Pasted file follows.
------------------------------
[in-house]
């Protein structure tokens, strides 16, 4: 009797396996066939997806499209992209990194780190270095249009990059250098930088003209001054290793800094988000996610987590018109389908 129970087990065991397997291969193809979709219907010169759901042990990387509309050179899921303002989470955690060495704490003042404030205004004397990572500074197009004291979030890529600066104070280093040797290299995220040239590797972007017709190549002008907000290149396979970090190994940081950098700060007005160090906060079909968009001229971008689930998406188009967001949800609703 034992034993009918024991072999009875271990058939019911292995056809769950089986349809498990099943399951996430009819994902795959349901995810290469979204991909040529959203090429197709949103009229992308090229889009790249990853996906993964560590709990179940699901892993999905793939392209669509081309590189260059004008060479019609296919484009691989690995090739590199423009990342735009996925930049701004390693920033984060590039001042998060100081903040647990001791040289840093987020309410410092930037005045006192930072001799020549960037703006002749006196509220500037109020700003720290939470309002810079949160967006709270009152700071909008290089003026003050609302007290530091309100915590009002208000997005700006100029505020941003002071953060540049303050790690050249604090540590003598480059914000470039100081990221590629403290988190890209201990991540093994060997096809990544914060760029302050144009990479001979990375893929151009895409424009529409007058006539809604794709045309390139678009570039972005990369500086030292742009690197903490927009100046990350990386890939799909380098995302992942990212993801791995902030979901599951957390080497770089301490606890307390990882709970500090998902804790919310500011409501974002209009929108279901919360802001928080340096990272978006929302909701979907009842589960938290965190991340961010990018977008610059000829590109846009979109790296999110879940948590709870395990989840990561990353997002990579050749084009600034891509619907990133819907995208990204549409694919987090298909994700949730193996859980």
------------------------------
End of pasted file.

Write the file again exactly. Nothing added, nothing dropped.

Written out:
[in-house]
């Protein structure tokens, strides 16, 4: 009797396996066939997806499209992209990194780190270095249009990059250098930088003209001054290793800094988000996610987590018109389908 129970087990065991397997291969193809979709219907010169759901042990990387509309050179899921303002989470955690060495704490003042404030205004004397990572500074197009004291979030890529600066104070280093040797290299995220040239590797972007017709190549002008907000290149396979970090190994940081950098700060007005160090906060079909968009001229971008689930998406188009967001949800609703 034992034993009918024991072999009875271990058939019911292995056809769950089986349809498990099943399951996430009819994902795959349901995810290469979204991909040529959203090429197709949103009229992308090229889009790249990853996906993964560590709990179940699901892993999905793939392209669509081309590189260059004008060479019609296919484009691989690995090739590199423009990342735009996925930049701004390693920033984060590039001042998060100081903040647990001791040289840093987020309410410092930037005045006192930072001799020549960037703006002749006196509220500037109020700003720290939470309002810079949160967006709270009152700071909008290089003026003050609302007290530091309100915590009002208000997005700006100029505020941003002071953060540049303050790690050249604090540590003598480059914000470039100081990221590629403290988190890209201990991540093994060997096809990544914060760029302050144009990479001979990375893929151009895409424009529409007058006539809604794709045309390139678009570039972005990369500086030292742009690197903490927009100046990350990386890939799909380098995302992942990212993801791995902030979901599951957390080497770089301490606890307390990882709970500090998902804790919310500011409501974002209009929108279901919360802001928080340096990272978006929302909701979907009842589960938290965190991340961010990018977008610059000829590109846009979109790296999110879940948590709870395990989840990561990353997002990579050749084009600034891509619907990133819907995208990204549409694919987090298909994700949730193996859980």